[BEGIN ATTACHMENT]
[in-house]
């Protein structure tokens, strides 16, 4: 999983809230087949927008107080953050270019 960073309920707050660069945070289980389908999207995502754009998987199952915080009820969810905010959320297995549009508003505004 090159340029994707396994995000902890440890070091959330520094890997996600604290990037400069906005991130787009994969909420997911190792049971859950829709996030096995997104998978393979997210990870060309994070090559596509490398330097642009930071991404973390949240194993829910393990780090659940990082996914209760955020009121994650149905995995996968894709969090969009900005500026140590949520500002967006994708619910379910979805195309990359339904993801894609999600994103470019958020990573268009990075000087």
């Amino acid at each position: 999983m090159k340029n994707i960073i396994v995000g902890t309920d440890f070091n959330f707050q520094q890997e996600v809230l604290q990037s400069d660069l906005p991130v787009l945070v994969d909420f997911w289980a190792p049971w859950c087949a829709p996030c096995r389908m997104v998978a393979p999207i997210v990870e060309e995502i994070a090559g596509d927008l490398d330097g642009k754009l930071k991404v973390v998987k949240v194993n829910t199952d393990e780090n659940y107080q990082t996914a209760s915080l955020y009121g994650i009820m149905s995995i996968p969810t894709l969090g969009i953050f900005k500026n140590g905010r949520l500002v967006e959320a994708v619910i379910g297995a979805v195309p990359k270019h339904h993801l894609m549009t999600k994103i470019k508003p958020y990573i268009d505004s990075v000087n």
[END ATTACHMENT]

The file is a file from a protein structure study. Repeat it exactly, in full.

[in-house]
């Protein structure tokens, strides 16, 4: 999983809230087949927008107080953050270019 960073309920707050660069945070289980389908999207995502754009998987199952915080009820969810905010959320297995549009508003505004 090159340029994707396994995000902890440890070091959330520094890997996600604290990037400069906005991130787009994969909420997911190792049971859950829709996030096995997104998978393979997210990870060309994070090559596509490398330097642009930071991404973390949240194993829910393990780090659940990082996914209760955020009121994650149905995995996968894709969090969009900005500026140590949520500002967006994708619910379910979805195309990359339904993801894609999600994103470019958020990573268009990075000087």
């Amino acid at each position: 999983m090159k340029n994707i960073i396994v995000g902890t309920d440890f070091n959330f707050q520094q890997e996600v809230l604290q990037s400069d660069l906005p991130v787009l945070v994969d909420f997911w289980a190792p049971w859950c087949a829709p996030c096995r389908m997104v998978a393979p999207i997210v990870e060309e995502i994070a090559g596509d927008l490398d330097g642009k754009l930071k991404v973390v998987k949240v194993n829910t199952d393990e780090n659940y107080q990082t996914a209760s915080l955020y009121g994650i009820m149905s995995i996968p969810t894709l969090g969009i953050f900005k500026n140590g905010r949520l500002v967006e959320a994708v619910i379910g297995a979805v195309p990359k270019h339904h993801l894609m549009t999600k994103i470019k508003p958020y990573i268009d505004s990075v000087n």